Opens with sparklingly clean aromas of bright red sour cherry, wet concrete, sweet earth and just made raspberry compote. Glossy flavours track the same strada with road tar savour providing background to the pure sweet fruit. Very polished wine making kept from cloying by just a tickle of lift. Old tee shirt under an Armani suit. Good density but light on its feet with mouth watering acidity. Quotidian wine for those lucky Piemontese. A bit more special and exotic for us at the end of the long import journey clobbered by the less than equal WET.
13.50% alcohol. Cork. $35.
Really fresh, pure and crunchy red fruits with the flowers and bass of Nebbiolo stretching the spectrum of flavour. A blend it seems of Nebbiolo, Barbera, Dolcetto with tiny bits of Freisa, Albarossa and surprise, Pinot Noir. First day of cracking the screwcap and the Nebb shows most, bit of a dull red colour and rusty flavour. Three days later, no hint of oxygen causing any damage. The colour actually deepened to bright red and the other components filled out the middle with beautifully poised, clean, red fruits like cherry, strawberry and raspberry. Some almond, spice and tar too. Mouthwatering acidity and a drag of Nebb tannin. Blimey, the Vajras are making such succinctly delicious stuff now. 2016 a star of a year.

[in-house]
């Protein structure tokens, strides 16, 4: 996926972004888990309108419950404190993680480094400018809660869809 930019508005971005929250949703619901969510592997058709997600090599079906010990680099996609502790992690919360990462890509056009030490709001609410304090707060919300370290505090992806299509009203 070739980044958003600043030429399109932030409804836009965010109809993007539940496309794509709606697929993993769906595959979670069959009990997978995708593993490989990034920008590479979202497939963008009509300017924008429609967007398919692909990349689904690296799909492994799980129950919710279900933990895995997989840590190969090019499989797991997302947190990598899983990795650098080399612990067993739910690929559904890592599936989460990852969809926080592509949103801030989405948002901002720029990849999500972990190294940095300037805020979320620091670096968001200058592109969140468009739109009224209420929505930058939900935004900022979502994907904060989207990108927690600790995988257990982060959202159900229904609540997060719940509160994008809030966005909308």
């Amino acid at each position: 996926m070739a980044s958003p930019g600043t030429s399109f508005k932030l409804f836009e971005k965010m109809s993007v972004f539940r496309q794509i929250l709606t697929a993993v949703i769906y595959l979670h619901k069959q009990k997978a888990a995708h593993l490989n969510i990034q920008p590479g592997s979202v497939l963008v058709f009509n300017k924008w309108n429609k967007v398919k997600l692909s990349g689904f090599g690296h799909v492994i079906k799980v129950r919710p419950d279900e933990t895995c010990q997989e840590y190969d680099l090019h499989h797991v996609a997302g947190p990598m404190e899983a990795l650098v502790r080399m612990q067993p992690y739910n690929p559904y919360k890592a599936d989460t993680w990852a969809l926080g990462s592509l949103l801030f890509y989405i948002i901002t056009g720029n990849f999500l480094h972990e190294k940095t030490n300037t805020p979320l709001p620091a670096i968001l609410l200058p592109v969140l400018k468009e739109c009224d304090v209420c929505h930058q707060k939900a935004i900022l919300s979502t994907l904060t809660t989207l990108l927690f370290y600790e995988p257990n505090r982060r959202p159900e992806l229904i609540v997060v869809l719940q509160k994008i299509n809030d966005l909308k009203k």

13.50% alcohol. Screwcap, yes! $30 bargain!
When in Rome one road leads to Matricianella and it’s mammoth wine list. A plate of tagliatelle with porcini and cicoria, incidentally another traditional dish to satisfy vegans, and something from Vietti for 20 euros on the list. Could have gone for a Barolo Cru or Brunello but blinding bargains do beckon. Just love Dolcetto with good pasta. This was foot forward, sweetly ripe, full of succulent berries and that wonderful Langhe rocky soil scent and flavour. Clean, no hint of the dreaded Dolcetto reduction and mouthwatering acidity jammed tight to fine tannins. Simple drinker, simple pleasure on a grand scale. La piccola bellezza.
14% alcohol. Cork. 20 euros on a list it takes a while to read.
92 punti but what a drink with s’ghetti.
Well, it doesn’t say Dolcetto on the label anymore since the DOC got an upgrade to DOCG to reflect the quality and a special place. Probably has done little to generate brand recognition and has only encouraged the wine swots, guilty. The Piemontese themselves just get on and drink it with lunch and dinner. It’s said 2015 was perfect for the little sweet one and this bears it out, though there’s nothing faintly sweet here. Over three days it stood firm with dark, almost tart, cherry and bitter chocolate fruit and not a hint of oxidation. The texture dries and puckers enough to suit those of us who like Nebbiolo. Delicious if you get a ragu on.
14% alcohol. Cork. $30 after taking advantage of Rathdowne Cellars generous 20% off 3 bottles end of year.